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The Theatre Royal Dumfries is over 200 years old, making it the oldest theatre in Scotland. It was originally built as the New Theatre in 1792 as the result of a campaign by actor-manager George Stephen Sutherland.
The building itself was designed by prominent local architect Thomas Boyd whose other buildings include Ellisland farmhouse and the Buccleuch Street Bridge in Dumfries. Boyd’s theatre design was based on the Theatre Royal in Bristol and featured a pillared portico over the entrance and a three tiered auditorium.
The building was opened on the 29th of September 1792 with a celebratory performance before starting a regular programme. The New Theatre attracted many famous faces of the day, both on and off stage. Robert Burns was a regular patron, even writing pieces for performance such as The Rights of Woman for Ms Louisa Fontanelle.
This pattern continued throughout the 19th Century, attracting such names as Edmund Kean, Francis Eleanor Jarman, Samuel Phelps and Catherine Stephens, who later went on to become Countess of Essex. It is suspected that the theatre received a Royal Patent at this time, as the first reference to the building as the Theatre Royal occurs in 1811.
In 1876 the theatre was subject to an extensive renovation at the hands of celebrated theatre architect C. J. Phipps. This renovation expanded the theatre to provide new entrances to the different levels and more space for dressing rooms, as well as making improvements to the interior, some of which still survives as part of the balcony today.
Around the same time of this renovation, J. M. Barrie moved to town to study at Dumfries Academy. The headmaster of the Academy at that time encouraged his students to take in shows at the theatre whenever possible. Barrie heeded this advice and endeavoured at the end of the front row in order to dispel all stage illusion and appreciate all the work that went into a performance.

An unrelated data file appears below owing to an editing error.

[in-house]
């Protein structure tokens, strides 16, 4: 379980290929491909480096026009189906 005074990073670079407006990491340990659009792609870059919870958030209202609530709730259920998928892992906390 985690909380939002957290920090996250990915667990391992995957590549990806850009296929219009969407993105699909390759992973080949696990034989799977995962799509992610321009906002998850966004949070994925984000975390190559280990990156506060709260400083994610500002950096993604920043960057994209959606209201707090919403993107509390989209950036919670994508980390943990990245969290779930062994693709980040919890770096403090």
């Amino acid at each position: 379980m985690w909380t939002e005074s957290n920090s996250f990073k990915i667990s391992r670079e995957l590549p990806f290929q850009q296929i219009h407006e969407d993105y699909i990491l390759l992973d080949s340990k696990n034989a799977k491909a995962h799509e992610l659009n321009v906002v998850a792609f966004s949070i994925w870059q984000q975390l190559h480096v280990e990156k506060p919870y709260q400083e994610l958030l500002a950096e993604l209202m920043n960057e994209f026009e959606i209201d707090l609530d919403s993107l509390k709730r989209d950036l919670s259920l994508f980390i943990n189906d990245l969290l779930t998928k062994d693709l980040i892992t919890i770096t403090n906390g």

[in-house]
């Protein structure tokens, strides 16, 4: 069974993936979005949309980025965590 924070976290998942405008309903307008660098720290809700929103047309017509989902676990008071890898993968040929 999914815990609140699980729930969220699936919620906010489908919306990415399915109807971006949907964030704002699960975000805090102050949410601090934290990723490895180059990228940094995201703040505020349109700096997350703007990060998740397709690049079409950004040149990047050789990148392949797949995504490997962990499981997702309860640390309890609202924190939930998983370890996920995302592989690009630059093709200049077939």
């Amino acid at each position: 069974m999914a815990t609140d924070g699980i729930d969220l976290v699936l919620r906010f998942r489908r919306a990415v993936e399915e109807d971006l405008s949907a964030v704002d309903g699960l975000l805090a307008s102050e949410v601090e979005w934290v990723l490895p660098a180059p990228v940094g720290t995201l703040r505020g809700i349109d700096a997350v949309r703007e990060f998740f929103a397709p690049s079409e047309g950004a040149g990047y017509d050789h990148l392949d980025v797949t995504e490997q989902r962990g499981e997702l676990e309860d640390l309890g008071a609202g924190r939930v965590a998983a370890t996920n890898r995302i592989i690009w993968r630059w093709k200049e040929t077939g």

In the early 20th century the Theatre Royal found itself with a series of managers, some of which made significant changes to the building. The most radical of these changes was the transition from theatre to cinema in the late 1900s. Renamed the Electric Theatre it became one of Dumfries’ leading venues in the exhibition of early cinema. The Electric Theatre proved popular up until the early 1950s when the increased availability of home television sets saw a decline in the popularity of cinema.
After its closure in 1954, the theatre remained empty until it was purchased by the local amateur dramatics society, The Guild of Players. The Master of the Guild, Percy Hopkins, and local architect Colin Morton oversaw the renovation of the building transforming it into a working theatre once more. The Guild still run the theatre to this day and have just completed a further renovation that will see the Theatre Royal fit to serve Dumfries for another 200 Years

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